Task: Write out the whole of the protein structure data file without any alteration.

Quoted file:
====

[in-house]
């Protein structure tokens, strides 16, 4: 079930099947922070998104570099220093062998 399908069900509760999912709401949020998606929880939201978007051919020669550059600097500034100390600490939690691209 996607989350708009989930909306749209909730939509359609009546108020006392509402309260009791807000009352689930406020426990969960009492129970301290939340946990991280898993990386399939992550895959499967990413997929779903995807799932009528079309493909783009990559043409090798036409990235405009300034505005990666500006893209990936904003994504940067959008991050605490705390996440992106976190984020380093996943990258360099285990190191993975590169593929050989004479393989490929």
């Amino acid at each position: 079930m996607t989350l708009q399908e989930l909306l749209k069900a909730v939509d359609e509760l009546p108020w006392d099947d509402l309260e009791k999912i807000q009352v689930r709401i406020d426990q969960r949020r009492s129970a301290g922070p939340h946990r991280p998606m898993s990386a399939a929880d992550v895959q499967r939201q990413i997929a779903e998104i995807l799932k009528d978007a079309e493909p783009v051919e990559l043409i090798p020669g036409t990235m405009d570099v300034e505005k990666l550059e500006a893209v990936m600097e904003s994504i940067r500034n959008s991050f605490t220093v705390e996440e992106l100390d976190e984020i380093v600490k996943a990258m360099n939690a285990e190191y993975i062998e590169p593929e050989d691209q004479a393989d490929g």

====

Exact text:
[in-house]
């Protein structure tokens, strides 16, 4: 079930099947922070998104570099220093062998 399908069900509760999912709401949020998606929880939201978007051919020669550059600097500034100390600490939690691209 996607989350708009989930909306749209909730939509359609009546108020006392509402309260009791807000009352689930406020426990969960009492129970301290939340946990991280898993990386399939992550895959499967990413997929779903995807799932009528079309493909783009990559043409090798036409990235405009300034505005990666500006893209990936904003994504940067959008991050605490705390996440992106976190984020380093996943990258360099285990190191993975590169593929050989004479393989490929």
């Amino acid at each position: 079930m996607t989350l708009q399908e989930l909306l749209k069900a909730v939509d359609e509760l009546p108020w006392d099947d509402l309260e009791k999912i807000q009352v689930r709401i406020d426990q969960r949020r009492s129970a301290g922070p939340h946990r991280p998606m898993s990386a399939a929880d992550v895959q499967r939201q990413i997929a779903e998104i995807l799932k009528d978007a079309e493909p783009v051919e990559l043409i090798p020669g036409t990235m405009d570099v300034e505005k990666l550059e500006a893209v990936m600097e904003s994504i940067r500034n959008s991050f605490t220093v705390e996440e992106l100390d976190e984020i380093v600490k996943a990258m360099n939690a285990e190191y993975i062998e590169p593929e050989d691209q004479a393989d490929g």